"Mortgage brokers had to be able to sell their mortgages to someone. They could only produce what those above them in the distribution chain wanted to buy. In other words, they could only respond to demand, not create it themselves. Who wanted these dicey loans? The data shows that the principal buyers were insured banks, government sponsored enterprises (GSEs) such as Fannie Mae and Freddie Mac, and the FHA—all government agencies or private companies forced to comply with government mandates about mortgage lending. When Fannie and Freddie were finally taken over by the government in 2008, more than 10 million subprime and other weak loans were either on their books or were in mortgage-backed securities they had guaranteed. An additional 4.5 million were guaranteed by the FHA and sold through Ginnie Mae before 2008, and a further 2.5 million loans were made under the rubric of the Community Reinvestment Act (CRA), which required insured banks to provide mortgage credit to home buyers who were at or below 80% of median income. Thus, almost two-thirds of all the bad mortgages in our financial system, many of which are now defaulting at unprecedented rates, were bought by government agencies or required by government regulations."This requires a little mental gymnastics to understand correctly, because it is not intuitive. Normally, we think of demand coming from the consumer, but for firms that only lend it is the other way around. Their operating cash comes from businesses UP the chain, not loan interest. Therefore, they are really selling in reverse, to the banks, and their "product" is the value added by pulling a group of mortgage borrowers into a securitizable group.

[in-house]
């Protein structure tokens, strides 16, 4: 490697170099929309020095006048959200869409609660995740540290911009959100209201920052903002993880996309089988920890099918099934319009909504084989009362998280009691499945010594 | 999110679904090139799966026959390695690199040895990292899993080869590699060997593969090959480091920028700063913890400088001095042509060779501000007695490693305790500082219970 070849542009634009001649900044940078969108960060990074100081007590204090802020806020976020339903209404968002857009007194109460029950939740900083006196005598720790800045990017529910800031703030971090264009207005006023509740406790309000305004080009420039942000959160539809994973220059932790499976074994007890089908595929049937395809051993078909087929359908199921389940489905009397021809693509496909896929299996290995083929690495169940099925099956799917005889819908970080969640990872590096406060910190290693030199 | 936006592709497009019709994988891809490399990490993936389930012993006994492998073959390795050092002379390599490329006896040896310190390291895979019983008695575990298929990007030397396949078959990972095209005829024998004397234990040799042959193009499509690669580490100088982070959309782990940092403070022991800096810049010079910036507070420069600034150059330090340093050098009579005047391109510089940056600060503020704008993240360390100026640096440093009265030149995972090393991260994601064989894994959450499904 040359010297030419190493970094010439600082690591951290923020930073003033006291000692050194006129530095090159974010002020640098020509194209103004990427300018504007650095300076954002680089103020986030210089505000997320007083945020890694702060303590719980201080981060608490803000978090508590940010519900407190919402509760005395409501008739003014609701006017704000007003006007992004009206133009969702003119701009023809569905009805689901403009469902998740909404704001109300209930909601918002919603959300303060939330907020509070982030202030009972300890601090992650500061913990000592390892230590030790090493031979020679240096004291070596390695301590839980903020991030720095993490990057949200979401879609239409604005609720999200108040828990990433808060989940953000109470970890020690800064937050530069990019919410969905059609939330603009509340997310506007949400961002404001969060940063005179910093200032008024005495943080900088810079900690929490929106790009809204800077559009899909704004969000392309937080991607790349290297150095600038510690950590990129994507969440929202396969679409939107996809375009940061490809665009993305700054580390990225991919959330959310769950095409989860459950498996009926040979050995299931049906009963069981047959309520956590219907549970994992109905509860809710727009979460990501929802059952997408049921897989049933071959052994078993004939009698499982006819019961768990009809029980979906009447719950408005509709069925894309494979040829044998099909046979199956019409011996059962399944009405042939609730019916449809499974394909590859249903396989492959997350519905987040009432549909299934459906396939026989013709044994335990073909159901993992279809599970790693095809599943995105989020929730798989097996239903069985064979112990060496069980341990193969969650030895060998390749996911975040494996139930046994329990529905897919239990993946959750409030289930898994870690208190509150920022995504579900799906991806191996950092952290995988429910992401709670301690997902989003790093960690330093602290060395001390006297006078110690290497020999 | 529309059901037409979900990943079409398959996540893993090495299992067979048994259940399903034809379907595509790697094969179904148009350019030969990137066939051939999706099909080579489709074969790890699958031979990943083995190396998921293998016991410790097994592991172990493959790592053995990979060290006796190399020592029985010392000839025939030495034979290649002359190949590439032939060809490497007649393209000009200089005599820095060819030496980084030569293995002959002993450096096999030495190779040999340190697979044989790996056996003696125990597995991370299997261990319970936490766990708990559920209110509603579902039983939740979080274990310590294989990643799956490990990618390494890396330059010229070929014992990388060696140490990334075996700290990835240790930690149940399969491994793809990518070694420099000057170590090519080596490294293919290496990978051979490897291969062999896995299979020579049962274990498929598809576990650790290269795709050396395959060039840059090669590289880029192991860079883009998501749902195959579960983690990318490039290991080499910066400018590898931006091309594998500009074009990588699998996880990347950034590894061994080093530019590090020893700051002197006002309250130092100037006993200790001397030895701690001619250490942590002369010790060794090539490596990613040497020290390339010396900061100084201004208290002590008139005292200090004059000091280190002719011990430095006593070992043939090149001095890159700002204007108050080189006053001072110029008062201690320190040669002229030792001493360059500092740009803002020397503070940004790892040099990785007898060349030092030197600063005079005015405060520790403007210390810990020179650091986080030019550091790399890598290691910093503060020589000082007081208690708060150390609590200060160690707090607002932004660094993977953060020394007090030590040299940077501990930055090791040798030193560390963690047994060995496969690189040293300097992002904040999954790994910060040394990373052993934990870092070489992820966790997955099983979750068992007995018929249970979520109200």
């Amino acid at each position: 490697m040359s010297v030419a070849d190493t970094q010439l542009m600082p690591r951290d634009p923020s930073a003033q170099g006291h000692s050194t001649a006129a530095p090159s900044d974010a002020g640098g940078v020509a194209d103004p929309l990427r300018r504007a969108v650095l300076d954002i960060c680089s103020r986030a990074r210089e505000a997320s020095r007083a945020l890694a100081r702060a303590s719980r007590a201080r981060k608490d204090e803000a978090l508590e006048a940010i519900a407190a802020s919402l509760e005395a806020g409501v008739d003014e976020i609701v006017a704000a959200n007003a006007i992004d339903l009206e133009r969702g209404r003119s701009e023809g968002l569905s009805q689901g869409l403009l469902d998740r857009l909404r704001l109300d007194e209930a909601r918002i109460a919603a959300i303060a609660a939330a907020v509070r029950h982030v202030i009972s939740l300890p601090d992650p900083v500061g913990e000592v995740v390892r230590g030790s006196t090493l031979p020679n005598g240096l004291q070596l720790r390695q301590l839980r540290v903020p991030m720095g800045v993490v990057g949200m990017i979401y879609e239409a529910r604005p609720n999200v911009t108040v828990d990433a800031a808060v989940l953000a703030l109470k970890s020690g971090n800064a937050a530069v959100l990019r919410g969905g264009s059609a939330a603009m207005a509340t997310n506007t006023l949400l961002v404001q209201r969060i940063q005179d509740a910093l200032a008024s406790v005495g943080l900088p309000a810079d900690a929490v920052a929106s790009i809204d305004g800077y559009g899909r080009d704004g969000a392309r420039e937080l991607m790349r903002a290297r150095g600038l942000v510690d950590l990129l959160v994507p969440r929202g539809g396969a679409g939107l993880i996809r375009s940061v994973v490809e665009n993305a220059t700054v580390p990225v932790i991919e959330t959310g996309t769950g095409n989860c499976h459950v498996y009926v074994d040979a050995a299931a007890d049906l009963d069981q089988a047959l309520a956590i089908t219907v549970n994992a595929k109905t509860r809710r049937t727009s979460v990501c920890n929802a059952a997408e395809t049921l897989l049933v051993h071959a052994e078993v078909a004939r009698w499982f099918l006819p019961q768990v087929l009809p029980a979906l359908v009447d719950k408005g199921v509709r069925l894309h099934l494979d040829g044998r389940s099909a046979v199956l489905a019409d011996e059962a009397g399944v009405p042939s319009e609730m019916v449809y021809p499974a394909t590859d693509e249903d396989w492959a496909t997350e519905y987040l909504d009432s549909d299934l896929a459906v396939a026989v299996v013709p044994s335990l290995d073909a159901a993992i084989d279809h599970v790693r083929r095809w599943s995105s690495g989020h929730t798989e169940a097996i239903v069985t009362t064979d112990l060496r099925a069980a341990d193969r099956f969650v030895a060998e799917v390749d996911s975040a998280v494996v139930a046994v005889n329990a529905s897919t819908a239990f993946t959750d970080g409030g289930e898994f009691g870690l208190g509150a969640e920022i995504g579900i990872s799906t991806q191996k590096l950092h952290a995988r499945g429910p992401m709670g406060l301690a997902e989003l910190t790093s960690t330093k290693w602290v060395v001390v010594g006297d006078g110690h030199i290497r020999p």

The point: if wonky demand for bad mortgages was not created by the federal government, these companies would not have been able to sell their product. They would have either had to stick to traditional, safe mortgages, or else they would not have existed in the first place. Companies like Countrywide were probably originated because banks wanted to subcontract a layer or two of risk from the bad mortgages the federal government was forcing them to take. A kind of, "we know when the Countrywides fail that we have a sales cycle or two to purge our own toxic assets and lobby our congresspeople for a bailout." It worked for most of the big banks, and who can blame them for doing it? They were damned if they did, damned if they didn't.